WILMINGTON, NC (WWAY) — Opioid abuse is an epidemic that millions of people across the country are dealing with, and Wilmington is at the forefront.
That is why the Wilmington Police and health care providers are proposing a new program to battle the growing epidemic. Police Chief Ralph Evangelous proposed a pilot program to state lawmakers Monday morning.
The proposal is designed to create rapid response teams to battle the city’s opioid epidemic.
“We’re naloxoning people. We’re reviving them. We’re saving their lives. That’s a good thing,” Wilmington Police Deputy Chief Mitch Cunninham said. “But what we painfully found out was, that’s not enough. You know you can bring people back to life. But if you’re bringing people back to life, and they exist in the same circumstances, there’s no real change.”
If approved, police, EMS, and mental health care professionals would work together to respond to opioid users days after an overdose.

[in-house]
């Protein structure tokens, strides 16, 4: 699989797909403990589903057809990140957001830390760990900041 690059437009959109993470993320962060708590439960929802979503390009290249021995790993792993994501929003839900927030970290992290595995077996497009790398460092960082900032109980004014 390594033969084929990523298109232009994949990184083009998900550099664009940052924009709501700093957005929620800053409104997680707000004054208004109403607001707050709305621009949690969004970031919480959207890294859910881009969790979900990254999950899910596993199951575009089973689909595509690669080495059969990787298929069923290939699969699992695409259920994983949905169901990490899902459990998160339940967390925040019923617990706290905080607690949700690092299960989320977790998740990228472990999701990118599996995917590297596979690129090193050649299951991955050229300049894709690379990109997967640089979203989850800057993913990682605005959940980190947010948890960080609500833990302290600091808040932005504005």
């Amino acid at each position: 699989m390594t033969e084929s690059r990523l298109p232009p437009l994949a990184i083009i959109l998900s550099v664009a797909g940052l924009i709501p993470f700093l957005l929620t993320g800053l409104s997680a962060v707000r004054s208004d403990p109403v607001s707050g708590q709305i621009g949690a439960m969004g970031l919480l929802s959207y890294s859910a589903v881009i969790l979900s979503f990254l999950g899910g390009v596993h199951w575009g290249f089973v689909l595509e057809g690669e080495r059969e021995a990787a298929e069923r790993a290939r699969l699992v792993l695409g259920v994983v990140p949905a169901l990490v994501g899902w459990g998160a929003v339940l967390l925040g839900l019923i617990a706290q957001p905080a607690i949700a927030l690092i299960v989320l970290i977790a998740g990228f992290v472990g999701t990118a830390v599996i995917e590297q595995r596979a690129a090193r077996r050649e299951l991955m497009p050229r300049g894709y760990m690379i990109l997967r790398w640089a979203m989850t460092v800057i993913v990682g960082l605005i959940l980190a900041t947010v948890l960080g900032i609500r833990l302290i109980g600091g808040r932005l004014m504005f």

“So we’re trying to build out a process that, once that person has been initially contacted by law enforcement or EMS, they’re getting into something meaningful. It’s going to make real change,” Cunningham said.
The program would use information from the 911 center to determine who has been recently hospitalized or treated, and then follow up with users to encourage them to seek treatment.
It is a proposal that North Carolina Harm Reduction Coalition Executive Director Robert Childs fully supports.
“We meet a lot of people at North Carolina Harm Reduction Coalition that have just fallen through the cracks. And if we can do something as a community to get to folks before, you know, they go through a long road of addiction and dependency, to me that’s a fantastic thing,” Childs said.
The proposal is modeled after a similar program in Ohio that has successfully gotten people off the streets and into treatment. It is a goal Wilmington Police say they hope they can reach.
City leaders say they should know by summer if the state will approve the $250,000 for the program.